2 – Saying, Where is he that is born King of the Jews? For we have seen his star
Star, comets, and celestial bodies are commonly associated with great revolutions in world affairs, and are part of the imagery used by the prophets to describe cataclysmic judgments and the rise and fall of earthly powers (Isa. 13:10; 34:1-4; Lk. 21:25; Rev. 8:10, 12; 9:1). Two passages are traditionally assigned as predicting that the advent of the Messiah would be attended by a star. The first is Balaam’s prophecy in Num. 24:17: “A Star shall rise out of Jacob and a Sceptre shall rise out of Israel.” The other passage is Isa. 60:3: “And the Gentiles shall come to thy light, and kings to the brightness of thy rising.” Various attempts have been made down through the centuries to identify the star that led the Magi to Christ by appeal to natural phenomena and astrological occurrences, typically the conjunction or massing of planets. Such attempts proceed upon the assumption that the star was a regularly occurring phenomenon, repeated at set intervals, which may be identified by mathematical formula in the same way men are able to predict lunar and solar eclipses. Against this, however, it may be urged that the notion the star seen by the Magi was a conjunction or massing of planets is contradicted by the plain language of scripture. By all accounts, the Magi were expert astronomers who probably came from the area of Media, and would have been thoroughly familiar with the movements of celestial bodies and the conjunction of planets. Matthew is very clear that the Magi referred to the phenomenon that drew them to Jerusalem as a “star.” The Greek term Matthew employed is “astera” (singular). The term for multiple stars is the plural “asterej” (Rev. 6:13). The Greek phrase for planet is ” asthr planhthj” (“a wandering star”) and the plural is “asterej planetej” (Jude 13). If the Magi saw one or more planetary conjunctions, we would expect them to use language reasonably calculated to communicate as much. The fact that they described a single star, and not a planet, or series of conjunctions of stars or planets, refutes all such notions. Instead, the better view is that the star was a supernatural phenomenon, unlike anything that has occurred before or since, whose meaning and significance was made known to the Magi by divine revelation.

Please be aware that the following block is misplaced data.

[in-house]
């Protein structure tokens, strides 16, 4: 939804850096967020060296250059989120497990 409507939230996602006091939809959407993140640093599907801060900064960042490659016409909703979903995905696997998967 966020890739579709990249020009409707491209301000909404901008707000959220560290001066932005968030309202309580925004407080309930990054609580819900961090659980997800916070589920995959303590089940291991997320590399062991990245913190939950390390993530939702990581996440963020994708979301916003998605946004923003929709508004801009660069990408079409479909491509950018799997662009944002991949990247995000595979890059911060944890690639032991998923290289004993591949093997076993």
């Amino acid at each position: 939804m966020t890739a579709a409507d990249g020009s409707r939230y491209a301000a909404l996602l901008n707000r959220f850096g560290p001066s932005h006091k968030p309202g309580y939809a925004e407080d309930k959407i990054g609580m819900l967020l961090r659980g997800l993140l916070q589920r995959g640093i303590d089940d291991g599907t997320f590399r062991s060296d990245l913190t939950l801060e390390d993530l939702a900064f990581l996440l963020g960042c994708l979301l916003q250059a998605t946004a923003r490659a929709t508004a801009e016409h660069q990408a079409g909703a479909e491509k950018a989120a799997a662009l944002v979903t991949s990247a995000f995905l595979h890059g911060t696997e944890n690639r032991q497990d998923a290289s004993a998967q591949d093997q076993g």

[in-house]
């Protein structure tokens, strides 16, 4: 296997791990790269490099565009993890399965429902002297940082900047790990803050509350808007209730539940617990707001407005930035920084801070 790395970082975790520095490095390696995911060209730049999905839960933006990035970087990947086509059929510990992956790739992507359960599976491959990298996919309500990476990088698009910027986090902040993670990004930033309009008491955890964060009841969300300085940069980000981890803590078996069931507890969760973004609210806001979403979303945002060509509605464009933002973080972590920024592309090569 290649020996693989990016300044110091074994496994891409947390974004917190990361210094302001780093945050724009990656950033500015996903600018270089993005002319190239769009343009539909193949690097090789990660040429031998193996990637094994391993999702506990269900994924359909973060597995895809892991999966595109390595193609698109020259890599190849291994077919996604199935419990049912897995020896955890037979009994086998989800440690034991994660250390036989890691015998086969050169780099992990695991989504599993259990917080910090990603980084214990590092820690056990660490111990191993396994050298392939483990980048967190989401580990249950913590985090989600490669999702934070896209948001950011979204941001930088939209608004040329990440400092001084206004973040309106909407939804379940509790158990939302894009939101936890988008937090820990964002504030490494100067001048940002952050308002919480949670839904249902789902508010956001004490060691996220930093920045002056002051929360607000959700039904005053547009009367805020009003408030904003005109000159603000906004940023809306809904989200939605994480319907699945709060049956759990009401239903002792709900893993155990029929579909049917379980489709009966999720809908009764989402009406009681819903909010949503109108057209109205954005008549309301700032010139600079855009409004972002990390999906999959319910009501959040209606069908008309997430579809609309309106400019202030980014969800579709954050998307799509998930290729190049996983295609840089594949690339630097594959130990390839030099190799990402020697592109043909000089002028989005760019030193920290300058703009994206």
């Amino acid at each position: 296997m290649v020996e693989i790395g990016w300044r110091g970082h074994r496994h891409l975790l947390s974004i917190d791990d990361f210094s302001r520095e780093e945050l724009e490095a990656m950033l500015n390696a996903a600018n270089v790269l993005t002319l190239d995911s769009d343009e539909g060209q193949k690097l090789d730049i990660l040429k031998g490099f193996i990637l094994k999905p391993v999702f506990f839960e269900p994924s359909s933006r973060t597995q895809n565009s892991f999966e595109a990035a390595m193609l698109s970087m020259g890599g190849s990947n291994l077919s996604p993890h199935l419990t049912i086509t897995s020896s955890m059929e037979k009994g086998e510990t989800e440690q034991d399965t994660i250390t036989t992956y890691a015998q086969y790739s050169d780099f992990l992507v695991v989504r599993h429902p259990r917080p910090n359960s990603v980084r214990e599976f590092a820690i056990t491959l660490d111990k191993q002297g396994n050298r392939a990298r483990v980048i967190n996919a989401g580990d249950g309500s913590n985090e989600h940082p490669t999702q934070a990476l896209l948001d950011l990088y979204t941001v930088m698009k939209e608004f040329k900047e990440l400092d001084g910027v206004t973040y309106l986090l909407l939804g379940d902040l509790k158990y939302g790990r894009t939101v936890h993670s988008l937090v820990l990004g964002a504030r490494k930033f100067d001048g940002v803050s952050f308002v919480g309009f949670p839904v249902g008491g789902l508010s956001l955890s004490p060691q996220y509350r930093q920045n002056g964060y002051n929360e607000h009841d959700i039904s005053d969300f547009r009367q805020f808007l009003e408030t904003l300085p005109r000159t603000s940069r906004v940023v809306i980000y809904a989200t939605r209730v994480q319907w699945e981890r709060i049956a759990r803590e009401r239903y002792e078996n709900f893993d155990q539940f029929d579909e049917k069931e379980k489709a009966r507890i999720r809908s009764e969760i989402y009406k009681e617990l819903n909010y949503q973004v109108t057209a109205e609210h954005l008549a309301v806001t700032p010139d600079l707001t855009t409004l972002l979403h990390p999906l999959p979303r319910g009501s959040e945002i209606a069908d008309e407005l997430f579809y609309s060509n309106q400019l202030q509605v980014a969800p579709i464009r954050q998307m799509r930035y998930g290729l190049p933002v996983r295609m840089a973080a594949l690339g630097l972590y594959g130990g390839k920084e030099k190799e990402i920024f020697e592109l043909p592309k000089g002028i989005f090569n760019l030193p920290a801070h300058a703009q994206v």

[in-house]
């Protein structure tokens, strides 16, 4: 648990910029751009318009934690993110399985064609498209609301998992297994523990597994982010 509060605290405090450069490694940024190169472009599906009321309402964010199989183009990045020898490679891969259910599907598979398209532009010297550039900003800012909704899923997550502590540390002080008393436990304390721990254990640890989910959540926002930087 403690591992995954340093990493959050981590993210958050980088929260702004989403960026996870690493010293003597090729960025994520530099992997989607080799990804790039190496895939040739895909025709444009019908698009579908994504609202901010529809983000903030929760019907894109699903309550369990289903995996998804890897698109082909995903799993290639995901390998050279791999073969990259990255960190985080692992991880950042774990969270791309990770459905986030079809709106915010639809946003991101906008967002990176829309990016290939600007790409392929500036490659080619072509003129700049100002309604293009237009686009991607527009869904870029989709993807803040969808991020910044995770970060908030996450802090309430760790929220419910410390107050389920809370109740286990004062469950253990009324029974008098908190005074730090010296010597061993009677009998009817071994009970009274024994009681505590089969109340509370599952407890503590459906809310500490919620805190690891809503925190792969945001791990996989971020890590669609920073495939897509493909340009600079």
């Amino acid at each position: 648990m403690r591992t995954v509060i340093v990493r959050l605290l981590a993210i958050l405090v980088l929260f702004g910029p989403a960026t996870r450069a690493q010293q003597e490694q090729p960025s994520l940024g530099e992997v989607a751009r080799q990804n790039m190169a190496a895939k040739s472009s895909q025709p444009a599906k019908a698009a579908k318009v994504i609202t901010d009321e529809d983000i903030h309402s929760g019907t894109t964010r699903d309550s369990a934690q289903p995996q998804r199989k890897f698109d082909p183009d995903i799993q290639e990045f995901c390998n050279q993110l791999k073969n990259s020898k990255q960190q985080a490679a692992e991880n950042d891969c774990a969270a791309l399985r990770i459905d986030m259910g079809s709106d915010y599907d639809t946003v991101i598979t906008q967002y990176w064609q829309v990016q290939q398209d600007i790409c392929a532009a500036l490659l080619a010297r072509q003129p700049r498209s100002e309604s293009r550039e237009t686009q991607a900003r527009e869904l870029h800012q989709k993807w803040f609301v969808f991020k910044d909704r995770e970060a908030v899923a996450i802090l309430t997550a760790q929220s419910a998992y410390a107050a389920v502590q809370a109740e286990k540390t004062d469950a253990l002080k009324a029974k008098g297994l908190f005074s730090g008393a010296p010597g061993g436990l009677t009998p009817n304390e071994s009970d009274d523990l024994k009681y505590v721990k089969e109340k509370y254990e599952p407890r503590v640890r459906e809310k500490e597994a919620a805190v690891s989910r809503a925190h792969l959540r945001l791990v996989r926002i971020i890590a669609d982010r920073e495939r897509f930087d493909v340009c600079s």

in the east